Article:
When you press play on Seattle, WA’s quartet What Strange Beasts music, you will immediately be transported into a world that is bombastic with glamours synths, stacked harmonies, and some mind-blowing progressive chords. The band has developed a sound that weaves ever so effortlessly in an unique, melodic way that will leave you utterly breathless.
Today What Strange Beasts have dropped “Up In The Air,” which will be showcased in the band’s upcoming debut LP The Maestro’s Tale. The origin story of how the single started to take shape began when the band playing together in the second-floor loft of the barn that drummer/vocalist Jonathan Maxwell converted in a home. “UITA, while not among the first songs written by WSB, was where we started to really gel. Cat brought in the song idea, and the rest of us started to tack on lyrics, arrangement, melodies and variation ideas and before we knew it, we built it into a complete work,” says vocalist Benjamin Ruby. “From there it spring boarded us into this idea of a concept album, and we found it easy to take existing and subsequently written songs and mold them around the anthemic feel of the piece. It’s usually the first track we go to during rehearsals because it just puts us in this creative mood and sets good energy for our sessions.”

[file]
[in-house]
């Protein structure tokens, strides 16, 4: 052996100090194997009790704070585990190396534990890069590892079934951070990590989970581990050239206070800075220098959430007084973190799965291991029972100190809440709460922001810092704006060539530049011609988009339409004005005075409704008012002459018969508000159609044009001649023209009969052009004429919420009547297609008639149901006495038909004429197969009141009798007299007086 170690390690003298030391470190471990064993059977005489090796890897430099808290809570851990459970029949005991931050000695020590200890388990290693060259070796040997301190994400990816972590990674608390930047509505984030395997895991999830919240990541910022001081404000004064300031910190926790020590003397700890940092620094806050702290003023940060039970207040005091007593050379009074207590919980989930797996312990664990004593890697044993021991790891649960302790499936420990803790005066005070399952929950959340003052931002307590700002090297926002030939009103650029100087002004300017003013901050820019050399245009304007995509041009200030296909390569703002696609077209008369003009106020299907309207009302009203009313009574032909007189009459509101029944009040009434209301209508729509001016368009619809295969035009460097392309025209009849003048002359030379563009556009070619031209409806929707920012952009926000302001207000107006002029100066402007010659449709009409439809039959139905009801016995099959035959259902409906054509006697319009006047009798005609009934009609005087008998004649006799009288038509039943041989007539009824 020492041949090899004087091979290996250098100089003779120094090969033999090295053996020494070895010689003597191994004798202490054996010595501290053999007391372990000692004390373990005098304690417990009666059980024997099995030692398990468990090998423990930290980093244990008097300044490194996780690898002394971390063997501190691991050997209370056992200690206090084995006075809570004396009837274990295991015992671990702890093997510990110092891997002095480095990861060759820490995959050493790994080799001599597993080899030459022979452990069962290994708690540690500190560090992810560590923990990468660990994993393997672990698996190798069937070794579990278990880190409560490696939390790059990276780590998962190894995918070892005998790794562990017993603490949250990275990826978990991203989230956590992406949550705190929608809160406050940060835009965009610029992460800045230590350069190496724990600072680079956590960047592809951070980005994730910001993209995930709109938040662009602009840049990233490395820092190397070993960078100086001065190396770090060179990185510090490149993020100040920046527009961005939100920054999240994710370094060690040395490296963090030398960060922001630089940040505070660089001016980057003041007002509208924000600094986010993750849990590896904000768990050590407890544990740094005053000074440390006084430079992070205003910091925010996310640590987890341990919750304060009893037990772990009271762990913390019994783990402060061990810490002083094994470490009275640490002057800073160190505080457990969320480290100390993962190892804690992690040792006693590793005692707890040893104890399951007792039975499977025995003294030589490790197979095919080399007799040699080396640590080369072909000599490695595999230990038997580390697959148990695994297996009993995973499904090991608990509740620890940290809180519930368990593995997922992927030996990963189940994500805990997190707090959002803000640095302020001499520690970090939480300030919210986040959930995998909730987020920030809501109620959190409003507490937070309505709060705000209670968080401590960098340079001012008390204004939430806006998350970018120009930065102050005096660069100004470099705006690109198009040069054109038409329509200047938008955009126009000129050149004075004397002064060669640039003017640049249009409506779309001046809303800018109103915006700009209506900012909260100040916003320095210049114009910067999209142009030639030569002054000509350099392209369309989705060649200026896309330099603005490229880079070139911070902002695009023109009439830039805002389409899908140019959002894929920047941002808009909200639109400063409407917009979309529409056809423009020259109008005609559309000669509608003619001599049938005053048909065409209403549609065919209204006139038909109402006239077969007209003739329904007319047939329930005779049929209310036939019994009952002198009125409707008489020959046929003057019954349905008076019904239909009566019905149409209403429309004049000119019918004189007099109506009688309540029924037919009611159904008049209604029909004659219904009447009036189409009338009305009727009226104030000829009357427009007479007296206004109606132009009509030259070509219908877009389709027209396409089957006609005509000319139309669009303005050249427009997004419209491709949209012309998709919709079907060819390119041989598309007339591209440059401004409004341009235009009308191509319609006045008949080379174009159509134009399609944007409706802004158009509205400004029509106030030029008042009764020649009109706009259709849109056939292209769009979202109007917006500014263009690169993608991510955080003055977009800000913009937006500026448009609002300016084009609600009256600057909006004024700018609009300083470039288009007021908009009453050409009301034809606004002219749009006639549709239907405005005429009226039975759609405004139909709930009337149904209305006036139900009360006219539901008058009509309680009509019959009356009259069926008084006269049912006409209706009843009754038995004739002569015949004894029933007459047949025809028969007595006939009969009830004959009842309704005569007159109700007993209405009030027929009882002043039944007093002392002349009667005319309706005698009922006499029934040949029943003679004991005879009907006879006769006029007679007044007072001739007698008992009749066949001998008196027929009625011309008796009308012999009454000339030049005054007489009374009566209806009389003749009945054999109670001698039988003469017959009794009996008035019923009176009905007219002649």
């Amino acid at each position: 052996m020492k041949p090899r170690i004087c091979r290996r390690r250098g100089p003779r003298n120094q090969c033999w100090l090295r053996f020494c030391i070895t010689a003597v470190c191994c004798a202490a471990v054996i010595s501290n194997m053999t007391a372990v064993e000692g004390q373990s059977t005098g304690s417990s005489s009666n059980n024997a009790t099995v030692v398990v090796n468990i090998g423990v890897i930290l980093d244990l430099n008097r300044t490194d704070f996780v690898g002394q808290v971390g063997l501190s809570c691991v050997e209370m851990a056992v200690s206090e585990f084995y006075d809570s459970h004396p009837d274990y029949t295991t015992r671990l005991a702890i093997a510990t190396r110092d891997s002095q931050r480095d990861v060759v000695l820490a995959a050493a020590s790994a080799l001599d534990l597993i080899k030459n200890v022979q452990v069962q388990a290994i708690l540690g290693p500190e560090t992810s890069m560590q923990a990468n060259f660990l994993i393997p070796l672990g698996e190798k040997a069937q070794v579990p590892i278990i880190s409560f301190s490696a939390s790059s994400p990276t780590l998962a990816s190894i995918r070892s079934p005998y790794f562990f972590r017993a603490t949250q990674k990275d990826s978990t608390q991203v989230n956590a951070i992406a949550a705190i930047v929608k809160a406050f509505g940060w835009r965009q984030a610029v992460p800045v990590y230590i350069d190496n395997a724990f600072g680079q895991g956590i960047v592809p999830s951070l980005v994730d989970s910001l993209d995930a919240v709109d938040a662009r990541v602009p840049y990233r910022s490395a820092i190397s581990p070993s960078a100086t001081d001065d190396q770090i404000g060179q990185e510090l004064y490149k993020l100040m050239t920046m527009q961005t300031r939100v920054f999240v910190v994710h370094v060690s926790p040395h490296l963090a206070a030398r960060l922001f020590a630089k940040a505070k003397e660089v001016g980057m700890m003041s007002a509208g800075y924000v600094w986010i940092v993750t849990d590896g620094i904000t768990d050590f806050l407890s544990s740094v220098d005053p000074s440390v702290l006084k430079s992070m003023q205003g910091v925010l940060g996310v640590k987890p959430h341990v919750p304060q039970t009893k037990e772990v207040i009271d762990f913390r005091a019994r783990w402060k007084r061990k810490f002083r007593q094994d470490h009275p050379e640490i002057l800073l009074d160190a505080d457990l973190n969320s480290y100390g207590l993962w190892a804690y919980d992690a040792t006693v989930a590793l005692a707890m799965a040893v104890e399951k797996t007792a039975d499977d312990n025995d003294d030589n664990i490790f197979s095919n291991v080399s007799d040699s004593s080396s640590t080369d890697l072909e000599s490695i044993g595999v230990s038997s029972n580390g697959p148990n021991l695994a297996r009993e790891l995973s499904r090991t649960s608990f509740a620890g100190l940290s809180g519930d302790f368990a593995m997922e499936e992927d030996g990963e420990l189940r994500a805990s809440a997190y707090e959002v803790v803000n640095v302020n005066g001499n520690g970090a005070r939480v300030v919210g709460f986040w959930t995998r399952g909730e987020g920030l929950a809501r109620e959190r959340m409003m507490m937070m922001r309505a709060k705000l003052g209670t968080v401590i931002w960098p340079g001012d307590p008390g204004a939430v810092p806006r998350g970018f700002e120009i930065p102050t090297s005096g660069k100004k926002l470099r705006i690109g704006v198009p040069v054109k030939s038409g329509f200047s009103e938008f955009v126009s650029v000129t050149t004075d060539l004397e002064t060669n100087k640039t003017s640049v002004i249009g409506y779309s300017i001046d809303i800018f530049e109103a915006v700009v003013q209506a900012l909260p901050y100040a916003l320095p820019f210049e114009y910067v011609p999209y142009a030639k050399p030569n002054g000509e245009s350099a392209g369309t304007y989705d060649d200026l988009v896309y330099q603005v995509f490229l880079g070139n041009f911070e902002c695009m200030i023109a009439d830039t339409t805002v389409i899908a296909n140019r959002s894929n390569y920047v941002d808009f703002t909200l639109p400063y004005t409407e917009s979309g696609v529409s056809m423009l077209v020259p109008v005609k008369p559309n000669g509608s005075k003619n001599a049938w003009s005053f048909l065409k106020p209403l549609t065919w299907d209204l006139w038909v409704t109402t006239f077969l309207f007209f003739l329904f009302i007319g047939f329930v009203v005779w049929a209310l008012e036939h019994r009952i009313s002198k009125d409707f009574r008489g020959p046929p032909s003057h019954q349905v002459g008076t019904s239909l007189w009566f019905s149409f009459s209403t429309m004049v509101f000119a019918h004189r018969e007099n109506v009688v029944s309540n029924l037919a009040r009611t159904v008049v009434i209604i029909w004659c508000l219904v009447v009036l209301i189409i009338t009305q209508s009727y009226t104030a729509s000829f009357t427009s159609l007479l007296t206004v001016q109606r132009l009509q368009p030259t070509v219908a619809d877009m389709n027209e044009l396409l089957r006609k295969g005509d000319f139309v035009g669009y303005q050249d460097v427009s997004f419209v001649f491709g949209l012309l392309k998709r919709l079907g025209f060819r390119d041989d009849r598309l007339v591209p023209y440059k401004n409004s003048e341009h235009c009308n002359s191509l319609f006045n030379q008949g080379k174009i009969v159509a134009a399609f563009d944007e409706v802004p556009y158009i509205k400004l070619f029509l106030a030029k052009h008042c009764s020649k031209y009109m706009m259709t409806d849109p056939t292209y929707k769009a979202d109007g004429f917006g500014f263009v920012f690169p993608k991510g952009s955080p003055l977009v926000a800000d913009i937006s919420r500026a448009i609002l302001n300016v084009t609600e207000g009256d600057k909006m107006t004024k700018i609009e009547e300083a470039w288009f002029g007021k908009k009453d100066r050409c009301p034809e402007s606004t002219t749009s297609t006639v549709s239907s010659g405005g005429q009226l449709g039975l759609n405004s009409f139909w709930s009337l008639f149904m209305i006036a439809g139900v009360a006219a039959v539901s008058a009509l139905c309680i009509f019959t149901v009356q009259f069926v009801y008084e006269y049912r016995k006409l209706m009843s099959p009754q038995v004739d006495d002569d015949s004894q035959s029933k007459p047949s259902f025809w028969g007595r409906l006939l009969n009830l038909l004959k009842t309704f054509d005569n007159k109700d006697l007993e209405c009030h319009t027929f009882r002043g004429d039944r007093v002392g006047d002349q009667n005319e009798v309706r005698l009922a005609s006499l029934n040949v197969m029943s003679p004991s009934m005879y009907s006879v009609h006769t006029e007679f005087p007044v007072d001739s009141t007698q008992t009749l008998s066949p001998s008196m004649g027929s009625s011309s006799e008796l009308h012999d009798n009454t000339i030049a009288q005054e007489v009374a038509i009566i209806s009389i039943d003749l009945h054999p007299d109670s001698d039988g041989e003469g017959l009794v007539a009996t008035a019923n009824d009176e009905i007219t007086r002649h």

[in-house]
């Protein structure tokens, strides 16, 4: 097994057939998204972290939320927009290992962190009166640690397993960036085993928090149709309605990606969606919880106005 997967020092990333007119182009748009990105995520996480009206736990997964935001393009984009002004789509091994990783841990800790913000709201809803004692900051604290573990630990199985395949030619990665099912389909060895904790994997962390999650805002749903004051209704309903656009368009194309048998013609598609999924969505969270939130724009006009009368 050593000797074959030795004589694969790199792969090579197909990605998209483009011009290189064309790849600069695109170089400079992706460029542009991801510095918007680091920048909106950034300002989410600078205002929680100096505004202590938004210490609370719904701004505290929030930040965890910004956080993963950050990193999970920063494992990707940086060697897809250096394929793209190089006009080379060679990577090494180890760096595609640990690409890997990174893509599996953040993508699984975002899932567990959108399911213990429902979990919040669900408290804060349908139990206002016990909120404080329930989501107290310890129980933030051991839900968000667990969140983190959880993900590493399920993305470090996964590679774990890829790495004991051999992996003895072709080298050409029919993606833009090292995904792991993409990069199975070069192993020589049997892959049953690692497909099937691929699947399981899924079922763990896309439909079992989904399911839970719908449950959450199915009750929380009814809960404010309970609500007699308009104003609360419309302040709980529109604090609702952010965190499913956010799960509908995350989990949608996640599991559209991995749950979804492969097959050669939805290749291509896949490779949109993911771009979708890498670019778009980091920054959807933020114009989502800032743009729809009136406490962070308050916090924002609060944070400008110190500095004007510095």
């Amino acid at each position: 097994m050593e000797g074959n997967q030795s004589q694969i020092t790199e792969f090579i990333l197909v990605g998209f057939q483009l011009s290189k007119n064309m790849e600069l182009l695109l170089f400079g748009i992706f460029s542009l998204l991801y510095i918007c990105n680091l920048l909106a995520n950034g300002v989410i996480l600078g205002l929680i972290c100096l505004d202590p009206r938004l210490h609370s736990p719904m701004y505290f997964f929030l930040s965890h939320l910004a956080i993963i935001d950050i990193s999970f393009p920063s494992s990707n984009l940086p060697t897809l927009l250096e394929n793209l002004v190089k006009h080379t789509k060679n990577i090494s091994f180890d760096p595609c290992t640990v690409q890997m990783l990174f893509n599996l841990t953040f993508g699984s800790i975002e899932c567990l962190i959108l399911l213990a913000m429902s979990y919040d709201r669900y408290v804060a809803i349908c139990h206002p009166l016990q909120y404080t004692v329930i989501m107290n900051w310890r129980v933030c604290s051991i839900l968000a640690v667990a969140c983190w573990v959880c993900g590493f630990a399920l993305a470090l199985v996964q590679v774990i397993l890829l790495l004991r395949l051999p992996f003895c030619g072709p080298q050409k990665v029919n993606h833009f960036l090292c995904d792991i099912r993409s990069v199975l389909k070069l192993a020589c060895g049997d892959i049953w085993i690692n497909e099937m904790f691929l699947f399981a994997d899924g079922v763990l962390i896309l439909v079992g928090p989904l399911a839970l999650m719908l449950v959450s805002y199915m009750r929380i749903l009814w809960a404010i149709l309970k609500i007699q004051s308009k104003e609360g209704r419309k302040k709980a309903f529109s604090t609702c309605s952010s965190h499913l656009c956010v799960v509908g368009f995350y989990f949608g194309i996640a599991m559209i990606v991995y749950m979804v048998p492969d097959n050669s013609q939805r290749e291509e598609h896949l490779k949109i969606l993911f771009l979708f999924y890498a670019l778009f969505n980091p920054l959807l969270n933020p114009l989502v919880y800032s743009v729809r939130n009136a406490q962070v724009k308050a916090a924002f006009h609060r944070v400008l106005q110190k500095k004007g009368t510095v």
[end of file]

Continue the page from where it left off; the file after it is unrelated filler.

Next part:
Although The Maestro’s Tale is designed to be enjoyed front to back as a continuous landscape, the band came to that decision organically. “The songs formed naturally while we jammed” says Ruby, “but they seemed to slot together with stunning kind of serendipity.” Once they had their epic composition complete, they decamped to Stone Gossard’s Studio Litho and their rarified ears of producer Don Gunn (Peter Frampton, King Crimson). Joining the band for the sessions were cellist Alisa Milner, and horn player David Marriott.
While The Maestro’s Tale paints a majestic portrait, at its core the record is a testament to the universality of life experience. As Maxwell puts it, “the incredible thing about music. A hundred folks might each take something different away from these same songs, but those insights are what connects us. This record is a bit of an adventure, and no matter who listens, I think there are things in there that are going to speak to their journey.”